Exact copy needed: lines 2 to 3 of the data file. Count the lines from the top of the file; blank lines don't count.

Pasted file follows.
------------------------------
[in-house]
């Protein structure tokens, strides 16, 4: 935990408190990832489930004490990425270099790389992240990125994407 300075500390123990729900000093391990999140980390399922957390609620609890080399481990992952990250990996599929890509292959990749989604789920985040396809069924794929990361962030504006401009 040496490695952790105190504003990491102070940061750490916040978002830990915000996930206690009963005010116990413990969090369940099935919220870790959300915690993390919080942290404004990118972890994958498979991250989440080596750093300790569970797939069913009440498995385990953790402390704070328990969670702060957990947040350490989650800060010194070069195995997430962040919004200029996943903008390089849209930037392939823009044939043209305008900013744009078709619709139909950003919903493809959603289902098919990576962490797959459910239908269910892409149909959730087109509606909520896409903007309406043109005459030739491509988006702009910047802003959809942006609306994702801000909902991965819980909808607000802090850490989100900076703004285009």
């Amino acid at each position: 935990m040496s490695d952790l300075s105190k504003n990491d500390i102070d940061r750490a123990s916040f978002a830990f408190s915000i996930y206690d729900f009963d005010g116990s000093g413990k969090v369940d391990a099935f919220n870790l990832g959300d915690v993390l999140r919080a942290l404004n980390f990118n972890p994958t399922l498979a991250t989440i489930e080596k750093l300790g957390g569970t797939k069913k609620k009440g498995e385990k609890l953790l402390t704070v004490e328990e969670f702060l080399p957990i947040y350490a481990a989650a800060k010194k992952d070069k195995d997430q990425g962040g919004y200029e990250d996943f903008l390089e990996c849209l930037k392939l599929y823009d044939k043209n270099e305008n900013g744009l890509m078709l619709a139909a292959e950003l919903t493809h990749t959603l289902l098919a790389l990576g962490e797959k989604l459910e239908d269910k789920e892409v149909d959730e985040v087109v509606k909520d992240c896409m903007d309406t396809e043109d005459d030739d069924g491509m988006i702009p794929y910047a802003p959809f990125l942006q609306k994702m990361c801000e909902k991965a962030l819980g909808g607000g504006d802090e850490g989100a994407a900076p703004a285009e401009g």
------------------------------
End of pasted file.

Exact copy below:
């Protein structure tokens, strides 16, 4: 935990408190990832489930004490990425270099790389992240990125994407 300075500390123990729900000093391990999140980390399922957390609620609890080399481990992952990250990996599929890509292959990749989604789920985040396809069924794929990361962030504006401009 040496490695952790105190504003990491102070940061750490916040978002830990915000996930206690009963005010116990413990969090369940099935919220870790959300915690993390919080942290404004990118972890994958498979991250989440080596750093300790569970797939069913009440498995385990953790402390704070328990969670702060957990947040350490989650800060010194070069195995997430962040919004200029996943903008390089849209930037392939823009044939043209305008900013744009078709619709139909950003919903493809959603289902098919990576962490797959459910239908269910892409149909959730087109509606909520896409903007309406043109005459030739491509988006702009910047802003959809942006609306994702801000909902991965819980909808607000802090850490989100900076703004285009």
């Amino acid at each position: 935990m040496s490695d952790l300075s105190k504003n990491d500390i102070d940061r750490a123990s916040f978002a830990f408190s915000i996930y206690d729900f009963d005010g116990s000093g413990k969090v369940d391990a099935f919220n870790l990832g959300d915690v993390l999140r919080a942290l404004n980390f990118n972890p994958t399922l498979a991250t989440i489930e080596k750093l300790g957390g569970t797939k069913k609620k009440g498995e385990k609890l953790l402390t704070v004490e328990e969670f702060l080399p957990i947040y350490a481990a989650a800060k010194k992952d070069k195995d997430q990425g962040g919004y200029e990250d996943f903008l390089e990996c849209l930037k392939l599929y823009d044939k043209n270099e305008n900013g744009l890509m078709l619709a139909a292959e950003l919903t493809h990749t959603l289902l098919a790389l990576g962490e797959k989604l459910e239908d269910k789920e892409v149909d959730e985040v087109v509606k909520d992240c896409m903007d309406t396809e043109d005459d030739d069924g491509m988006i702009p794929y910047a802003p959809f990125l942006q609306k994702m990361c801000e909902k991965a962030l819980g909808g607000g504006d802090e850490g989100a994407a900076p703004a285009e401009g």